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European private law


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1. The private lawyer’s role is inseparably connected with the paradigms and doctrines of private law. This is so because the role played by private lawyers constitutes a large part of their understanding of the discipline. At the same time, the shared understanding of the discipline has necessary consequences for the roles played by lawyers in it.

2. Roles and role perceptions in private law are contingent upon space and time. The most important factor affecting private lawyers today is the growing detachment of private law from the state, through globalization, Europeanization, and privatization of law.

3. International commercial arbitration creates a transnational epistemic community. Within this community, the same individuals perform different functional roles: party representatives, arbitrators, scholars, advertisers.

4. The international arbitrator is a cosmopolitan; his or her national origin is considered largely irrelevant and is marginalized. This cosmopolitan role is both a consequence and a prerequisite of the autonomy of international commercial arbitration.

5. The state’s courts, by contrast, are only slowly becoming transnationalized. They favor convergence but shy away from unilateral regulation where such convergence does not exist or cannot be brought about.

6. The arbitrator’s role has evolved in the 20th century, from that of a legal notable whose authority rests in experience and wisdom, to that of a professional and entrepreneur. However, both types, as well as intermediate types, still exist.

7. In arbitration, the scholar’s role is regularly inseparable from that of a stakeholder. Most scholarship is produced by practitioners; university professors who write on arbitration frequently also practice. Arbitration scholarship is used as advertisement for ist author practitioner’s name and for international arbitration in general. The resulting scholarship is therefore of mixed quality; it tends to present arbitration in a favorable light.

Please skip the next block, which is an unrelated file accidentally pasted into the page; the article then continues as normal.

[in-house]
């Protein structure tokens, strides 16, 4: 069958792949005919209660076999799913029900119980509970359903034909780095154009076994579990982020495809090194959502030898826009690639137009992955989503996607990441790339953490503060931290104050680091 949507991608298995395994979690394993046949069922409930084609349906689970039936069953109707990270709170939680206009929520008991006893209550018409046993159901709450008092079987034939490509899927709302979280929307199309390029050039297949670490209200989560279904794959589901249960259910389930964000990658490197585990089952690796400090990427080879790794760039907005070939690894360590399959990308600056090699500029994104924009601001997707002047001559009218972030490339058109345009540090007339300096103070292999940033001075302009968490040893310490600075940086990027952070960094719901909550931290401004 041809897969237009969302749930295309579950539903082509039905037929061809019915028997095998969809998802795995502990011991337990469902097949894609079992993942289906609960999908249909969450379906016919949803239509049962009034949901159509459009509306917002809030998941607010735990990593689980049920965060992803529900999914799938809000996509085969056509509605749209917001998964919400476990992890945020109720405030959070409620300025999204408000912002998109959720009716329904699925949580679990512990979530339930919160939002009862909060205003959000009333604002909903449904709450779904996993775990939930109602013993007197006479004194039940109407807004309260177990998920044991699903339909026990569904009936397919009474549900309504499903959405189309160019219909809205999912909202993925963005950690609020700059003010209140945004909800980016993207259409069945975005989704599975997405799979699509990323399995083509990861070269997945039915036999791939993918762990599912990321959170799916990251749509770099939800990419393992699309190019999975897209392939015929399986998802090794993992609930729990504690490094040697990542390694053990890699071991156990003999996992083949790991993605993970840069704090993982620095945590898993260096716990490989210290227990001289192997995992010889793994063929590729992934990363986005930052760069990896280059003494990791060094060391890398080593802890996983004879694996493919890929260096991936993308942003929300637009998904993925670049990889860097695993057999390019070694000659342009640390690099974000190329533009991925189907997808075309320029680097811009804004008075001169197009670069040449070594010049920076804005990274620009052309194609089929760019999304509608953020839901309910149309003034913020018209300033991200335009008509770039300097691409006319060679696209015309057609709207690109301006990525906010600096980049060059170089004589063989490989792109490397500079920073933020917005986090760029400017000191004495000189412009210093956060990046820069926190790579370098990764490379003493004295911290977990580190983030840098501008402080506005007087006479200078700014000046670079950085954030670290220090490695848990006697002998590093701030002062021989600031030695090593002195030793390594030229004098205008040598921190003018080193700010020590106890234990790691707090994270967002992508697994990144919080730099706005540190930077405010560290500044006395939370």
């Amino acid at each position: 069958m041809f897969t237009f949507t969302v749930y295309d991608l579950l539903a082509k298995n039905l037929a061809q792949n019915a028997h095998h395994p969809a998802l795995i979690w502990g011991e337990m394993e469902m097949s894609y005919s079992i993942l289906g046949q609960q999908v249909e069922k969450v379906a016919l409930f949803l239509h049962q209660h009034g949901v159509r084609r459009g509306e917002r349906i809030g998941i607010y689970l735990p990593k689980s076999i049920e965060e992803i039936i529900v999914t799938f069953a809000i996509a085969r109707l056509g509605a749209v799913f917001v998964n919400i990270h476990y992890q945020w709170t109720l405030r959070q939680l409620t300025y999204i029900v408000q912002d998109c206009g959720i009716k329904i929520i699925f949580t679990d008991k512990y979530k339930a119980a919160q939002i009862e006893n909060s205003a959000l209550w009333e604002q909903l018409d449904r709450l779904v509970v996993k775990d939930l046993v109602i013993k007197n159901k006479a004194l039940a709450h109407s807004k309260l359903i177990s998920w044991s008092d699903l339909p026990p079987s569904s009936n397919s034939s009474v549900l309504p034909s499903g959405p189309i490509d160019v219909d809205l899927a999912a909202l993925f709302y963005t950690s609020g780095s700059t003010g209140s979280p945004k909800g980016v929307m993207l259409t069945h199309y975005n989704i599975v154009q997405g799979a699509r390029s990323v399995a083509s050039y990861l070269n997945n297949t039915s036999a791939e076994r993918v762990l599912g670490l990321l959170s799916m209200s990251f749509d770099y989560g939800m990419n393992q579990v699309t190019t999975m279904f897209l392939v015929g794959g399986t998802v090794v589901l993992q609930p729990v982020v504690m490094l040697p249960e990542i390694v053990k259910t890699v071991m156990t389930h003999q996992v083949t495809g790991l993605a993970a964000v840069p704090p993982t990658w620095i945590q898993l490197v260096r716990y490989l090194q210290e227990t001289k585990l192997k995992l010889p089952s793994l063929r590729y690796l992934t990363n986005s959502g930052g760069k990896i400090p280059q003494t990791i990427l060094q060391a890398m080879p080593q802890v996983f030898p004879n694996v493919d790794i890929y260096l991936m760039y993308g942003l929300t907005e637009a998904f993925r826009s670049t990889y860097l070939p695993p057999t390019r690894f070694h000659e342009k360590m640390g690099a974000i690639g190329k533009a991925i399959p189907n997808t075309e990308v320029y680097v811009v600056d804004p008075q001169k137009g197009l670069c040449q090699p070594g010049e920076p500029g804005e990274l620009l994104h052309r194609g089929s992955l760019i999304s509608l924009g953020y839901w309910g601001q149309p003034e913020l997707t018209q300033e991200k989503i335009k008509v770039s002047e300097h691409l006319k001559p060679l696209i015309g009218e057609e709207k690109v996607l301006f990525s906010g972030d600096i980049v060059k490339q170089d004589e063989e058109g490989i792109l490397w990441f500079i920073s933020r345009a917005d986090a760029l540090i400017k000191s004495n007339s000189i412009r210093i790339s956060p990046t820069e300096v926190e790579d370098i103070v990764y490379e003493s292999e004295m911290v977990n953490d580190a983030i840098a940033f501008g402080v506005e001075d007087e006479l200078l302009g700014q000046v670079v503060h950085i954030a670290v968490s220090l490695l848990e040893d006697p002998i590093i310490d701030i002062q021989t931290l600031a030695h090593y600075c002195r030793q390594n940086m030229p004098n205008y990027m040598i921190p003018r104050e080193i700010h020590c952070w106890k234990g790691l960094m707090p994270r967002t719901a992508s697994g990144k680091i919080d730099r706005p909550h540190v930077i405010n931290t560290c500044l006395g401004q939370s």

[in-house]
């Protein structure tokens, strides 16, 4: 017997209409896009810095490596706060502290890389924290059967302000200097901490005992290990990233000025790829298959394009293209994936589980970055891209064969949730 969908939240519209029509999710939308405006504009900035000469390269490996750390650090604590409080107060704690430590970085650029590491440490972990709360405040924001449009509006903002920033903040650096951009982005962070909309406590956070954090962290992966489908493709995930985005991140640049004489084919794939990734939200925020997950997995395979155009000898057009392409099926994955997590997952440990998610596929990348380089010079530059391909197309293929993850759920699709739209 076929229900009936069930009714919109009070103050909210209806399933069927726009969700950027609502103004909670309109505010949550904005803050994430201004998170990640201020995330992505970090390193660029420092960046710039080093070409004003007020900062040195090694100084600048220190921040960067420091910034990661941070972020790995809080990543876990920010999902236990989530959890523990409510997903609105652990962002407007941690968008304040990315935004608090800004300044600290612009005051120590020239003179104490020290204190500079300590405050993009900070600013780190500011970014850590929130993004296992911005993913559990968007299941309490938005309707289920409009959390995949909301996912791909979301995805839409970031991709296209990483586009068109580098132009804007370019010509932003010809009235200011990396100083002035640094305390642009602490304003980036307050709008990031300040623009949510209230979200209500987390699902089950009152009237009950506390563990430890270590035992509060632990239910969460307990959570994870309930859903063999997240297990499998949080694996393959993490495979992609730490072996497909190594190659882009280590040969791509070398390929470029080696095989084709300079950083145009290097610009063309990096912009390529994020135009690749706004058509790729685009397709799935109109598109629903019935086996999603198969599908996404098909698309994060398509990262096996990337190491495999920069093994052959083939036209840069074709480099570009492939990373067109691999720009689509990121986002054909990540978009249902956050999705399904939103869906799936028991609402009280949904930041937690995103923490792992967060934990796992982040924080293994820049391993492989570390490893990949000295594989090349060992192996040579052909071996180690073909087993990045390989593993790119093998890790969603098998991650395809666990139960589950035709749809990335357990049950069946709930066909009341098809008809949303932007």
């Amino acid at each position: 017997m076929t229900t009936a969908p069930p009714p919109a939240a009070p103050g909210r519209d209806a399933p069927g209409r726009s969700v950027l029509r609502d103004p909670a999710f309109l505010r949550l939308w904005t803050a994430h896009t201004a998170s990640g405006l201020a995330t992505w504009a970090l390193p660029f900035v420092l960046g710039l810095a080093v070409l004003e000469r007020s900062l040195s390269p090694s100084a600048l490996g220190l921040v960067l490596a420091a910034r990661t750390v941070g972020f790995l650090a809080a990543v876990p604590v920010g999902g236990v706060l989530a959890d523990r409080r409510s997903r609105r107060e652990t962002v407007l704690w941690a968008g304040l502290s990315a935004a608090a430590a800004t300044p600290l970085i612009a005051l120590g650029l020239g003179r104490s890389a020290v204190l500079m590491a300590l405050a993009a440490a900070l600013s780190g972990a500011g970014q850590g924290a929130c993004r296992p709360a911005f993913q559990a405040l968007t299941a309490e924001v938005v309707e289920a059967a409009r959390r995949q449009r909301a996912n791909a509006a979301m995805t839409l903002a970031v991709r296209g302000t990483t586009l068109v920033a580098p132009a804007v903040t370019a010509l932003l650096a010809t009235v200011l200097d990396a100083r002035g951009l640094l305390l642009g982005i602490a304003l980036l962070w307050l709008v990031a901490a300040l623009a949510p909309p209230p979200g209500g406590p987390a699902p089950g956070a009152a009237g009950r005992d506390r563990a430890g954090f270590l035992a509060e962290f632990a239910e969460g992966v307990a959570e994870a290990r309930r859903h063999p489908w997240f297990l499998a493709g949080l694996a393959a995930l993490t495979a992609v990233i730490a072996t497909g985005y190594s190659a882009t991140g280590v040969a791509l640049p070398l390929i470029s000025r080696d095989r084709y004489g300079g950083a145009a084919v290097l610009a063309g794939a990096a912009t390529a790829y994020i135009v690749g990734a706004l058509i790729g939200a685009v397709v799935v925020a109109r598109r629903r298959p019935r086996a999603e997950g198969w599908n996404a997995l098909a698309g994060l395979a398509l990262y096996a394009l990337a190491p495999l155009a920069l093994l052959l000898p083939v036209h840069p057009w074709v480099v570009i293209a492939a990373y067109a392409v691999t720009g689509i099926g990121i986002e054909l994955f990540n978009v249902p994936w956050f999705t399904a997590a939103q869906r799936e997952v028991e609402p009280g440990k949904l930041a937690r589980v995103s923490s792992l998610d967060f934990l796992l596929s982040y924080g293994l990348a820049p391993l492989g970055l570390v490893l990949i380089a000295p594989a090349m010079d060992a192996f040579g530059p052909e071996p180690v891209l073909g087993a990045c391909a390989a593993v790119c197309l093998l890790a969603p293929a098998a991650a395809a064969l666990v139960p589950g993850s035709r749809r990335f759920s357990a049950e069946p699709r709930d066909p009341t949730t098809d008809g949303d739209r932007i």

8. Whereas domestic law rests in and finds ist legitimacy in the state, such a foundation is lacking for international arbitration. Instead of an alternative theory, scholars and practitioners frequently resort to faith and visions instead of rationality.

9. Two theories of international arbitration compete: a private theory of the arbitrator as a service provider whose only obligations are to the parties, and a public understand of the arbitrator as a quasi-judge with obligations towards the world at large. Attempts to combine both theories usually fail in their attempt to transcend the public/private tension inherent in both theories. A new theory will be necessary.

10. Other than legal practice, which is already transnationalized, private law scholarship is still in a process towards such transnationalization. The process largely leads to a role perception detached from both the state and politics.

11. Effectively, legal practice takes part in the creation of law beyond the state, in particular in so-called formulating agencies. Officially, however, such a lawmaking role is regularly rejected.

12. Private codifications like the Lando and UNIDROIT Principles are justified with a view to the needs of practice. Their authors, however, view themselves as disinteresed scholars, neither as practitioners nor as lawmakers. This is true even for the authors of the European Common Frame of Reference. The ensuing unclear relation between restatement and prestatement of law is not a peculiarity of transnational private law, it is commensurate with the experience from state codifications.

13. Private codifciations, other than state laws, need to be recognized by their users in order to claim any validity. As a consequence, private codifiers frequently act as advertisors for their products.

14. In transnational private law, ultimate foundations are often sought with reference to faith and vision, not rationality. Letztbegründungsproblem mit Hinweis auf Glauben, Vision, und Traum, letztlich also irrational, überwunden.

15. The private codifier legitimizes herself as a service provider vis-à-vis lawmakers and parties; he rejects a governance role. His code is supposed to gain ist validity from reason rather than state power, a doubtful juxtaposition. The reference to private autonomy is meant to substitute for other legitimacy, based on substantive quality or democratic process.

16. Private codifiers regulary refer to the state for questions of public interests. The consequence is a division of responsibilities.

Library of Congress Subject Headings

Civil law--Europe